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Proc Natl Acad Sci U S A. 1973 Jul;70(7):2037-41.

A differential effect of heavy water on temperature-dependent and temperature-compensated aspects of circadian system of Drosophila pseudoobscura.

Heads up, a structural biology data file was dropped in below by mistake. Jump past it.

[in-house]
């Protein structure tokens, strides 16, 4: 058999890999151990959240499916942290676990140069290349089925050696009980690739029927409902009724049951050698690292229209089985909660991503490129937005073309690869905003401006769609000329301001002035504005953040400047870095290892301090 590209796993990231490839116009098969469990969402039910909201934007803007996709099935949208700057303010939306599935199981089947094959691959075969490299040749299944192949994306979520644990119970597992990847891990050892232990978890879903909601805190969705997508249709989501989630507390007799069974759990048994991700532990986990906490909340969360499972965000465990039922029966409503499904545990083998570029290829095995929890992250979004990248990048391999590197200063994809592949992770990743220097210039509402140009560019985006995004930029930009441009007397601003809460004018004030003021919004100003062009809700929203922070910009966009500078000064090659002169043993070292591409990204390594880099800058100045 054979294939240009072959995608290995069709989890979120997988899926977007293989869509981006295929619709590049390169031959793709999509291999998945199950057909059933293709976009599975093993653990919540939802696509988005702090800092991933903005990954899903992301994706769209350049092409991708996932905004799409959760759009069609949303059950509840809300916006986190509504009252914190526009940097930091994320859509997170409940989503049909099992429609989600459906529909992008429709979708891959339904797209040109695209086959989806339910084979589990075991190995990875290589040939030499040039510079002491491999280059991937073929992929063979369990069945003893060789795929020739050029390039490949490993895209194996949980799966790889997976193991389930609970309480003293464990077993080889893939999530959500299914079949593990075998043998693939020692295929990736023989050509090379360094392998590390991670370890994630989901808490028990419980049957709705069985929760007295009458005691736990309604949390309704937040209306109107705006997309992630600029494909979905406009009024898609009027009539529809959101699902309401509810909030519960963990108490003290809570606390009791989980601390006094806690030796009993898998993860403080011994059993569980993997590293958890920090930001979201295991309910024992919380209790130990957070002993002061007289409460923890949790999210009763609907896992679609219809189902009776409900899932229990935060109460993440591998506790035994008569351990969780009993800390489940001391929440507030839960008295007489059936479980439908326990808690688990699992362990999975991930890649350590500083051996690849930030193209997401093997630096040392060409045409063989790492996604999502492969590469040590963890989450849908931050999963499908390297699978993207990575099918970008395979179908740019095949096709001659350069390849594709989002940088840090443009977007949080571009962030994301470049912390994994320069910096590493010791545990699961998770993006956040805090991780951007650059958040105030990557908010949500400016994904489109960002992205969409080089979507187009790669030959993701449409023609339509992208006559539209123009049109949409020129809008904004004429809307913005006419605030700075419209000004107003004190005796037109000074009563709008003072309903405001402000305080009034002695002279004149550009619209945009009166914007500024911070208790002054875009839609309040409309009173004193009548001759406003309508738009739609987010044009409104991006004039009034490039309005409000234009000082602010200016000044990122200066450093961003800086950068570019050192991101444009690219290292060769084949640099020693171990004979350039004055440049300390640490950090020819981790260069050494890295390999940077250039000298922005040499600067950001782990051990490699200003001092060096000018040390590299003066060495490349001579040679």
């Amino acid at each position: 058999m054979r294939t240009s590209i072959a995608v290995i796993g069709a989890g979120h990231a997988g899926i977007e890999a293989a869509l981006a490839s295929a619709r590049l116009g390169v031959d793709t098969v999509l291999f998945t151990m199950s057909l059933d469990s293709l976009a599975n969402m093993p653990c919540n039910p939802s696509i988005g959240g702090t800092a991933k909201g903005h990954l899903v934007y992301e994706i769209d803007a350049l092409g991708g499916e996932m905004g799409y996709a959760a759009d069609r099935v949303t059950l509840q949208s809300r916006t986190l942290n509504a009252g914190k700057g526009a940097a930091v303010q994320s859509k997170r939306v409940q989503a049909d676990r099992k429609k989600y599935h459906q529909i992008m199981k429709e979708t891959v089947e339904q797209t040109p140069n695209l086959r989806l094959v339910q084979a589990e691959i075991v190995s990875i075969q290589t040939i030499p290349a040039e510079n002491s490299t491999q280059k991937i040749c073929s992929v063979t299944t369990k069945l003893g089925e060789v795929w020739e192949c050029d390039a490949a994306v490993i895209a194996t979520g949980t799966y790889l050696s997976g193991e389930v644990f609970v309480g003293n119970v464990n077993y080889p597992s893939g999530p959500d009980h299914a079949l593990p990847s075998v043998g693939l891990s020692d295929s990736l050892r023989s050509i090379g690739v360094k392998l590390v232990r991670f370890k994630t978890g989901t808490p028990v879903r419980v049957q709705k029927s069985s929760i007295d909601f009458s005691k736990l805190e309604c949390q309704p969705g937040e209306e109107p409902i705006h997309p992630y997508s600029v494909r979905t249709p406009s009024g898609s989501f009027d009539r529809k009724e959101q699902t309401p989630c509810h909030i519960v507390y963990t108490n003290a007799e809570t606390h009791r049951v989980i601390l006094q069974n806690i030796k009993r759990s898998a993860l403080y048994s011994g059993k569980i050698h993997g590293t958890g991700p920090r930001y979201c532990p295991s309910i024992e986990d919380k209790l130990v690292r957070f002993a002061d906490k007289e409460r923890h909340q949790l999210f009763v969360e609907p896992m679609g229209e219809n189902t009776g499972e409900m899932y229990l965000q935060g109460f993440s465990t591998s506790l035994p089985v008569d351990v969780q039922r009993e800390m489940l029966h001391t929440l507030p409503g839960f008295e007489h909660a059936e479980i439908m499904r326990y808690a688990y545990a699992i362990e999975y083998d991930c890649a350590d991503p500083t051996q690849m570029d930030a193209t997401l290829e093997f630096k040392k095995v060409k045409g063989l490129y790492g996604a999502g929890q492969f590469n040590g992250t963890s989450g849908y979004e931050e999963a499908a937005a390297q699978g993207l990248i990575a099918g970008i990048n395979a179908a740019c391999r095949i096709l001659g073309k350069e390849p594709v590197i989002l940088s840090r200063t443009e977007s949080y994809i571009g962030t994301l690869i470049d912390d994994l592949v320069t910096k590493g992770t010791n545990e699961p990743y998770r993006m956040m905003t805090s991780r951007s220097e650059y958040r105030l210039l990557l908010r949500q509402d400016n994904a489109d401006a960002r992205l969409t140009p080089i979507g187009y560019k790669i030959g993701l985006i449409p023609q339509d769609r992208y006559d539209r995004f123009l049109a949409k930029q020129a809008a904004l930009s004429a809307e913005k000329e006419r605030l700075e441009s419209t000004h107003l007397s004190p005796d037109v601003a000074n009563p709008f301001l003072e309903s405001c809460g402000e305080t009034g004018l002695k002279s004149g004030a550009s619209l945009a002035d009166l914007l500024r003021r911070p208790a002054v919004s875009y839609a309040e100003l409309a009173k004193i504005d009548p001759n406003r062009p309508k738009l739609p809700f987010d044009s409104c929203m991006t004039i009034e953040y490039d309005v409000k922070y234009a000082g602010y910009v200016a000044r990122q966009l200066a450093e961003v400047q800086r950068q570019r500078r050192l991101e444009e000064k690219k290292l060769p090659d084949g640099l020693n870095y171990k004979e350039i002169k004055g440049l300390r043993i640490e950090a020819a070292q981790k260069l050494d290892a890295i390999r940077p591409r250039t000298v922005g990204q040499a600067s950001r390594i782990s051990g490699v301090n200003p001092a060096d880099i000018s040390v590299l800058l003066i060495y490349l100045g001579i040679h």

D(2)O is the only "chemical" agent that consistently affects the frequency of circadian oscillations: its effect is now known to be so widespread and predictable that its action merits closer study as a potential clue to the currently obscure concrete nature of circadian oscillators. The great diversity of D(2)O effects on biological systems in general is briefly reviewed and the need for rejectable hypotheses concerning the action of D(2)O on circadian clocks is stressed because current speculation on its action yields "predictions" expected from almost any hypothesis. We consider the hypothesis that it "diminishes the apparent temperature" of the cell and proceed to test this by examining the effect of D(2)O on temperature-dependent and temperature-compensated aspects of the circadian system in Drosophila. We find these components respond as differentially to D(2)O as they do to temperature; we conclude, however, with a warning that this result may be equivocal if, as we now suspect, the frequency of circadian oscillations is generally homeostatically conserved-not only in the face of temperature change, but change in any variable to which it is sensitive. More crucial tests of the temperature-equivalence hypothesis for D(2)O action are defined.

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